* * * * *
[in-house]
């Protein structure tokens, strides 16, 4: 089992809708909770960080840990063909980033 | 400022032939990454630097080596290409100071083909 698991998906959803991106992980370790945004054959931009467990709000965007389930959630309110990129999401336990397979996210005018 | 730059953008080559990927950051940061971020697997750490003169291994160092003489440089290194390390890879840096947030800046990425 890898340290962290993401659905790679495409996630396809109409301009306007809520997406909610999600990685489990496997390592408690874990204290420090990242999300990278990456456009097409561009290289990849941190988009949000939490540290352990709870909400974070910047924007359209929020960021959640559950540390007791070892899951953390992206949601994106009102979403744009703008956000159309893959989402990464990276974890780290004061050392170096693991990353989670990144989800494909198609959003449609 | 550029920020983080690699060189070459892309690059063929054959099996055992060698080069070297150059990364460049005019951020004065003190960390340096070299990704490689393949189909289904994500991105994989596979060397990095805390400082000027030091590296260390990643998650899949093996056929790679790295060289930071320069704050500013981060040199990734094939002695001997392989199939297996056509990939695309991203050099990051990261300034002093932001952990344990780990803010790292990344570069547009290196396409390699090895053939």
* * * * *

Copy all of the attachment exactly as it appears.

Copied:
[in-house]
């Protein structure tokens, strides 16, 4: 089992809708909770960080840990063909980033 | 400022032939990454630097080596290409100071083909 698991998906959803991106992980370790945004054959931009467990709000965007389930959630309110990129999401336990397979996210005018 | 730059953008080559990927950051940061971020697997750490003169291994160092003489440089290194390390890879840096947030800046990425 890898340290962290993401659905790679495409996630396809109409301009306007809520997406909610999600990685489990496997390592408690874990204290420090990242999300990278990456456009097409561009290289990849941190988009949000939490540290352990709870909400974070910047924007359209929020960021959640559950540390007791070892899951953390992206949601994106009102979403744009703008956000159309893959989402990464990276974890780290004061050392170096693991990353989670990144989800494909198609959003449609 | 550029920020983080690699060189070459892309690059063929054959099996055992060698080069070297150059990364460049005019951020004065003190960390340096070299990704490689393949189909289904994500991105994989596979060397990095805390400082000027030091590296260390990643998650899949093996056929790679790295060289930071320069704050500013981060040199990734094939002695001997392989199939297996056509990939695309991203050099990051990261300034002093932001952990344990780990803010790292990344570069547009290196396409390699090895053939």